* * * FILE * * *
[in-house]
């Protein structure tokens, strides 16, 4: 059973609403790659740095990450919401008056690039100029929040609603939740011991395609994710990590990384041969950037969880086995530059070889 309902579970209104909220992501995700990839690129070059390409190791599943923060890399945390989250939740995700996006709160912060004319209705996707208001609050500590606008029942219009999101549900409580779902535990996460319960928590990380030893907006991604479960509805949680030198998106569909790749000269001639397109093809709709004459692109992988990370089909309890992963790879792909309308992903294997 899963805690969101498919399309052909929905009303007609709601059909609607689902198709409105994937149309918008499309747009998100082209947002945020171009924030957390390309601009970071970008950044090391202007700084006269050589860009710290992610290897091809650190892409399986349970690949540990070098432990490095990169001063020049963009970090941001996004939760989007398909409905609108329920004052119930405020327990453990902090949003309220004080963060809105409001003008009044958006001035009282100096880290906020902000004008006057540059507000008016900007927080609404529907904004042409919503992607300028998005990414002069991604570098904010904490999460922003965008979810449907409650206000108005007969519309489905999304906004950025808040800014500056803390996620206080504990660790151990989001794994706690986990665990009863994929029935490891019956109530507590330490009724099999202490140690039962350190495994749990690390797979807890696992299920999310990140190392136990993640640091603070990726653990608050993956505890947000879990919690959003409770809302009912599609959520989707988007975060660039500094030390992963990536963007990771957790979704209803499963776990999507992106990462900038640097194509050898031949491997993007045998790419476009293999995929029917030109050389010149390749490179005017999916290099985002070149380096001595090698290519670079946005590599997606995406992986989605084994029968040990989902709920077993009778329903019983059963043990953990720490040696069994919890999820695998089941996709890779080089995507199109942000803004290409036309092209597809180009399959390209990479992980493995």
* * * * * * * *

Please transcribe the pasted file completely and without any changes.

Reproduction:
[in-house]
């Protein structure tokens, strides 16, 4: 059973609403790659740095990450919401008056690039100029929040609603939740011991395609994710990590990384041969950037969880086995530059070889 309902579970209104909220992501995700990839690129070059390409190791599943923060890399945390989250939740995700996006709160912060004319209705996707208001609050500590606008029942219009999101549900409580779902535990996460319960928590990380030893907006991604479960509805949680030198998106569909790749000269001639397109093809709709004459692109992988990370089909309890992963790879792909309308992903294997 899963805690969101498919399309052909929905009303007609709601059909609607689902198709409105994937149309918008499309747009998100082209947002945020171009924030957390390309601009970071970008950044090391202007700084006269050589860009710290992610290897091809650190892409399986349970690949540990070098432990490095990169001063020049963009970090941001996004939760989007398909409905609108329920004052119930405020327990453990902090949003309220004080963060809105409001003008009044958006001035009282100096880290906020902000004008006057540059507000008016900007927080609404529907904004042409919503992607300028998005990414002069991604570098904010904490999460922003965008979810449907409650206000108005007969519309489905999304906004950025808040800014500056803390996620206080504990660790151990989001794994706690986990665990009863994929029935490891019956109530507590330490009724099999202490140690039962350190495994749990690390797979807890696992299920999310990140190392136990993640640091603070990726653990608050993956505890947000879990919690959003409770809302009912599609959520989707988007975060660039500094030390992963990536963007990771957790979704209803499963776990999507992106990462900038640097194509050898031949491997993007045998790419476009293999995929029917030109050389010149390749490179005017999916290099985002070149380096001595090698290519670079946005590599997606995406992986989605084994029968040990989902709920077993009778329903019983059963043990953990720490040696069994919890999820695998089941996709890779080089995507199109942000803004290409036309092209597809180009399959390209990479992980493995």